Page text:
Robert Moran | February 23, 2010
This morning, like every morning, I quickly scanned First Read from Chuck Todd, Mark Murray, Domenico Montanaro, and Ali Weinberg.
I enjoy First Read and very much like Chuck Todd, but I will admit that I threw down my Blackberry in complete frustration after reading the following:
*** Buckeye State Watch: Is the worm beginning to turn for Democrats in Ohio, too? Yes and no. A new Quinnipiac poll shows that Ohio Gov. Ted Strickland (D) now has a five-point lead over challenger John Kasich (R), 44%-39%. Back in November, the race was deadlocked, 40%-40%. Still, that Strickland is below 50% hints at his vulnerability in this swing state. Meanwhile, the poll also finds that President Obama has an upside-down approval rating in Ohio, with 44% approving of his job and 52% disapproving, which is essentially unchanged from November.
Most readers of Pollster already know what I'm going to write, but I feel duty-bound to write this.
While the Quinnipiac poll may show Strickland ahead of Kasich 44%-39%, that is in NO WAY the headline. The headline is actually that (a) Strickland is way below 50% and (b) incumbents under 50% in a two way race have a very poor track record in November. Why? Because voters already have had time to get to know the incumbent. The incumbent has had their term to close the sale with a majority of voters. If he/she can't close the deal now with voters, then it is very unlikely that they will when the contrast ads get started.
Further, the November, 2009 data showing the two "deadlocked" is in no way a deadlock. An incumbent at 40% is a clear signal to his political team that they need to start requesting cash up front and immediate payment terms. Years ago we used to refer to these clients as "wire jobs", because we knew they were going to lose and therefore were very keen for them to wire payment before their loss and the inevitable vendor scramble for payment.
Now, First Read does caveat things a little with this:
"Still, that Strickland is below 50% hints at his vulnerability in this swing state."
It doesn't "hint at" Strickland's vulnerabilty, it demonstrates it quite clearly.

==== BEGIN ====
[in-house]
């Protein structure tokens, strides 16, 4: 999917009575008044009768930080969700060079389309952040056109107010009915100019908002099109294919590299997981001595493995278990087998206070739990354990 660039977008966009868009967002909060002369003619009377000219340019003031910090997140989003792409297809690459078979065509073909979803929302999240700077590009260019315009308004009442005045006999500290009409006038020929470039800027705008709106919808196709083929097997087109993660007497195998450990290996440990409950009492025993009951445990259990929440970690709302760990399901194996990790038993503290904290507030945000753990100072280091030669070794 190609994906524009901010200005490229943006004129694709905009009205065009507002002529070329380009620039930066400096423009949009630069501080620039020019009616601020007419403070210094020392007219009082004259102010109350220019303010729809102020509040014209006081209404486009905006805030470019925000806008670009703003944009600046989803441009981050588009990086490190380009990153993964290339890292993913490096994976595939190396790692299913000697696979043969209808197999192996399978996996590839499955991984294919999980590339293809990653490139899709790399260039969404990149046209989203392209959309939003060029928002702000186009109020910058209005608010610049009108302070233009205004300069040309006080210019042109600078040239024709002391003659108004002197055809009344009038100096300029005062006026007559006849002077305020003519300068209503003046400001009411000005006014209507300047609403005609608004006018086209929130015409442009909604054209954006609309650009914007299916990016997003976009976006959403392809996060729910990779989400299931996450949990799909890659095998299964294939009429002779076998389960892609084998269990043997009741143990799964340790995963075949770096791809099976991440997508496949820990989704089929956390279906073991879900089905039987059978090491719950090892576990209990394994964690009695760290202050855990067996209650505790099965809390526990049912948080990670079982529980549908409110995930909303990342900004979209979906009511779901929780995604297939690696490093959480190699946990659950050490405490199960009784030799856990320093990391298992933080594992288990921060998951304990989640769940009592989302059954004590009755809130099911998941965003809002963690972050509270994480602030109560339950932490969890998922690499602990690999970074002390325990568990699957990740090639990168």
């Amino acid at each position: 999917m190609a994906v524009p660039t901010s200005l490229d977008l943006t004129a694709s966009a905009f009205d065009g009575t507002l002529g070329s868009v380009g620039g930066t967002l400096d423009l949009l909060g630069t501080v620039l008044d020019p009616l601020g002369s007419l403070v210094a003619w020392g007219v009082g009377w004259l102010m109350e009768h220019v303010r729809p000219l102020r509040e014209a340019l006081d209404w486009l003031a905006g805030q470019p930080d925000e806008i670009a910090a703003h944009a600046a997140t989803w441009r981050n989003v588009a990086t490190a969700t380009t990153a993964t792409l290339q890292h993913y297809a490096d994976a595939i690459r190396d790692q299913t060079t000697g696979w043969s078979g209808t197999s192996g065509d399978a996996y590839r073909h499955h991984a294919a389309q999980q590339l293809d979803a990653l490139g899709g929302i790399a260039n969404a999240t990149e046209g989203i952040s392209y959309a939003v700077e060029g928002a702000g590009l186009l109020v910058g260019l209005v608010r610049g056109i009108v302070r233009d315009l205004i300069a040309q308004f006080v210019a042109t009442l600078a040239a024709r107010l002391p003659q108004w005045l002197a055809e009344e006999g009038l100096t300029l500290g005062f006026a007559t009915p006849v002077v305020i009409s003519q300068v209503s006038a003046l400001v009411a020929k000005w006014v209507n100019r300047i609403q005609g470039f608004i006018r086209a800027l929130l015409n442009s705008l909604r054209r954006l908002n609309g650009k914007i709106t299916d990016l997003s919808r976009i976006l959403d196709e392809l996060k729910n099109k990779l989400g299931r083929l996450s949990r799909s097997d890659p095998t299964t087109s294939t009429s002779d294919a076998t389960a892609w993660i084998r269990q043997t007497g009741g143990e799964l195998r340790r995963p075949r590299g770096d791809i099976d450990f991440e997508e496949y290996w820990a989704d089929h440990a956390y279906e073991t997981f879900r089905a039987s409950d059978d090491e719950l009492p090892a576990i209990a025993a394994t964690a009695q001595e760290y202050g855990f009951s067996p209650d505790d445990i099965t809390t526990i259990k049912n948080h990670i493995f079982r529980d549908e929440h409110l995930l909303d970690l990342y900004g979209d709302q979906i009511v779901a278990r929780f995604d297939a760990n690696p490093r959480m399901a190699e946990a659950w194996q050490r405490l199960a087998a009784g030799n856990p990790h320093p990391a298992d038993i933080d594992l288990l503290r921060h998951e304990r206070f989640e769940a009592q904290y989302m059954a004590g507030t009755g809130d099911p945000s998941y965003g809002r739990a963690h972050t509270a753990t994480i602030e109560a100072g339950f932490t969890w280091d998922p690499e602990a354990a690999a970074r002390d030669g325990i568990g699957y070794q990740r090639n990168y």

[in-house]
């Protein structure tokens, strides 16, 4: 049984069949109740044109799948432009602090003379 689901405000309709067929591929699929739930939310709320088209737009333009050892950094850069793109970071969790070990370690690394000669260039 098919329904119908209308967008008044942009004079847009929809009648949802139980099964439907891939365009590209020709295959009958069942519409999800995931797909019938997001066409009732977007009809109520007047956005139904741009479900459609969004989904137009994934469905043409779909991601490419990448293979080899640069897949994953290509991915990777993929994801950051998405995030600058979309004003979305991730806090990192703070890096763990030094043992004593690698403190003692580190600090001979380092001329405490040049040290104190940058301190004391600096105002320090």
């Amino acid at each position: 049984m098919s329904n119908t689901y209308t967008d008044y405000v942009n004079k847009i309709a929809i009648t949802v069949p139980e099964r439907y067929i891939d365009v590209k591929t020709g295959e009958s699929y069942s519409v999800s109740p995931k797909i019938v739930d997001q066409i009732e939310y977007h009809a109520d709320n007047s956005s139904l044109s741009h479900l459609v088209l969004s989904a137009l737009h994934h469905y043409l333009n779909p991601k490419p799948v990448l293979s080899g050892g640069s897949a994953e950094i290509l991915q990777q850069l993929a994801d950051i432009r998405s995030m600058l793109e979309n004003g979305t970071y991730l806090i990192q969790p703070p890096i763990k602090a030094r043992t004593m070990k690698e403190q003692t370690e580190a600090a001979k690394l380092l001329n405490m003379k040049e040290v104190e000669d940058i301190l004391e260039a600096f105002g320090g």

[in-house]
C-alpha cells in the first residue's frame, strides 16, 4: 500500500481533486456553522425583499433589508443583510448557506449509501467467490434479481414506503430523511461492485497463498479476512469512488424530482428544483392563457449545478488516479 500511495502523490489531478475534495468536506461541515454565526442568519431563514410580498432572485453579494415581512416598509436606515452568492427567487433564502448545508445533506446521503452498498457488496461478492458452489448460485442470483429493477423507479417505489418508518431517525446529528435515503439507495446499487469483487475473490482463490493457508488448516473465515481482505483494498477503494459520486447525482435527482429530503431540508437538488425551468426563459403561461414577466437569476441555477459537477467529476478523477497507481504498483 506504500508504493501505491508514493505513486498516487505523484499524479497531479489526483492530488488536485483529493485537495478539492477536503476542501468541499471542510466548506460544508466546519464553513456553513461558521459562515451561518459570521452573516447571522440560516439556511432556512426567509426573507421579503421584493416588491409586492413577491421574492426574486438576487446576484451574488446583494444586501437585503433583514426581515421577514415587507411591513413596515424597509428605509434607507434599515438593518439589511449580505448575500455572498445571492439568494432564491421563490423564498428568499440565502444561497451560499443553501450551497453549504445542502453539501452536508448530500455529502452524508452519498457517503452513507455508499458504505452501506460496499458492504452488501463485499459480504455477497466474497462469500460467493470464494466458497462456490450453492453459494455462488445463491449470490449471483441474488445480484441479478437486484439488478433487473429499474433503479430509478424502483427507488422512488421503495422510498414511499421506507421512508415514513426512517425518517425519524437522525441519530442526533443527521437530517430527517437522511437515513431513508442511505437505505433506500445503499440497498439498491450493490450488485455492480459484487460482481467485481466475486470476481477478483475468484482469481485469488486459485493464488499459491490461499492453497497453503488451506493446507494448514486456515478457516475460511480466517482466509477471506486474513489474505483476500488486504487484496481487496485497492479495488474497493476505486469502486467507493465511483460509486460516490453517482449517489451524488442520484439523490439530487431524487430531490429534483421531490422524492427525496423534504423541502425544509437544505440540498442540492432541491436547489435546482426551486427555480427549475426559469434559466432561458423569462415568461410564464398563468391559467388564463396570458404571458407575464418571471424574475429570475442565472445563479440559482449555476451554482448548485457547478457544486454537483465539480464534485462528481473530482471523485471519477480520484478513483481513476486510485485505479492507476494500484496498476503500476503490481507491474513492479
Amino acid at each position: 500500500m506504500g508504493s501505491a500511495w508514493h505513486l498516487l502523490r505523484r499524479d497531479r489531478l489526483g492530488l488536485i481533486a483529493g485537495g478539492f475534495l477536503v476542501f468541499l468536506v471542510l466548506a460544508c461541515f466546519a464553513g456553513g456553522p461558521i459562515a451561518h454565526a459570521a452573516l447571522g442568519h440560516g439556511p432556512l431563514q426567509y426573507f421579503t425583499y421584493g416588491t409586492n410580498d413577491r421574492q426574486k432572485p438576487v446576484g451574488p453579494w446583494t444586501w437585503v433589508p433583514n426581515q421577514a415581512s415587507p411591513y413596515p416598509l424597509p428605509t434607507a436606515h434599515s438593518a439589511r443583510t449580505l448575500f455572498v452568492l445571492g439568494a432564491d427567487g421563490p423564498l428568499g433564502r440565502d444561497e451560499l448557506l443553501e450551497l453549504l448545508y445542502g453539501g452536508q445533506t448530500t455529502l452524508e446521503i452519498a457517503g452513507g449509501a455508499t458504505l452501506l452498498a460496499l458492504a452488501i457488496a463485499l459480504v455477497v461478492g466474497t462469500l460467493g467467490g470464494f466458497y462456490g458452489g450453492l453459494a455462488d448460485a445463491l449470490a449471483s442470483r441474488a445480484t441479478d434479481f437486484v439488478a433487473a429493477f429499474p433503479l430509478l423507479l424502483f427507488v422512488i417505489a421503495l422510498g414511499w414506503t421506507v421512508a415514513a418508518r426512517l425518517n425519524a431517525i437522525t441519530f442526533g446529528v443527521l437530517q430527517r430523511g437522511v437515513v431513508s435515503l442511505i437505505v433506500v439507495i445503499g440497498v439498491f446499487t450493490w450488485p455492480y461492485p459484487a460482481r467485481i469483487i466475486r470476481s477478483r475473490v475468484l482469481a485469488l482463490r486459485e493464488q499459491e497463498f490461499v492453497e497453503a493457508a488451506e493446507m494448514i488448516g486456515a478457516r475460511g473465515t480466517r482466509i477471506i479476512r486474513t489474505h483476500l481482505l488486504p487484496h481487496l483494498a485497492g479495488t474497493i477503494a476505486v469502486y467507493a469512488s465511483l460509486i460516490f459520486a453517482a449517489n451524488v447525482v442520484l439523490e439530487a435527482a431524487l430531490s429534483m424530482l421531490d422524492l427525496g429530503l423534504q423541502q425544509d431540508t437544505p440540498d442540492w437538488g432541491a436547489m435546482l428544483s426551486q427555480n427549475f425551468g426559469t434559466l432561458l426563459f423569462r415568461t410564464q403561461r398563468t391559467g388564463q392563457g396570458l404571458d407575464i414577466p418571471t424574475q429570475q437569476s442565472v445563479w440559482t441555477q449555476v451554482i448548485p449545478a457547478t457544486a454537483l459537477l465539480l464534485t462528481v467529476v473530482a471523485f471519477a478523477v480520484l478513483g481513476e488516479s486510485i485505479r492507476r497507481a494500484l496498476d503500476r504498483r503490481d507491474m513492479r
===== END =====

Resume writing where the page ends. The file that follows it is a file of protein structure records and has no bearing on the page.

As the trend data shows, Strickland hasn't been over 50% since last summer.
Barring some massive exogenous event, the next Governor of Ohio will be John Kasich. Strickland is a Governor in a swing, center-right state polling WAY under 50% with an economy that will not come back before November.
Interesting data nugget:
In the central part of the state (where the voters know Kasich) Strickland is getting crushed by Kasich 46%-34%. Ouch.
I've worked both sides of the challenger-incumbent chasm. When you're running the incumbent side campaign in this situation, this is your thought process:
1. Double down on the opposition research investment. Maybe something will turn up.
2. Find a way for (or hope for a way) a 3rd party to do most of the really tough contrast ads. I'm sure Strickland's team has this covered already and this will give them some plausible deniability when the negative campaigner stories proliferate ("Hey, they're not our negative ads and we've asked them to stop.") Standard practice.
3. How do I make this a respectable performance?
4. (If internal:) Begin circulating resume.
5. (If vendor:) Get upfront payment terms. Try not to waste too many flights. Minimize focus group swings.
Returning to the general problem for a moment, this misreporting is a constant source of frustration for those in political polling. I'm sure I wasn't the only one that didn't at least roll their eyes this morning upon reading it. Unfortunately, this is a symptom of a constant problem in reporting polling data relative to an incumbent. In a two way race, political professionals don't even bother to look at the spread between the incumbent and the challenger, they only focus on the incumbent's support relative to 50%. Incumbents tend to get trace elements of the undecideds at the end of a campaign. Sure, there is the occasional exception, but this rule is fairly ironclad in my experience.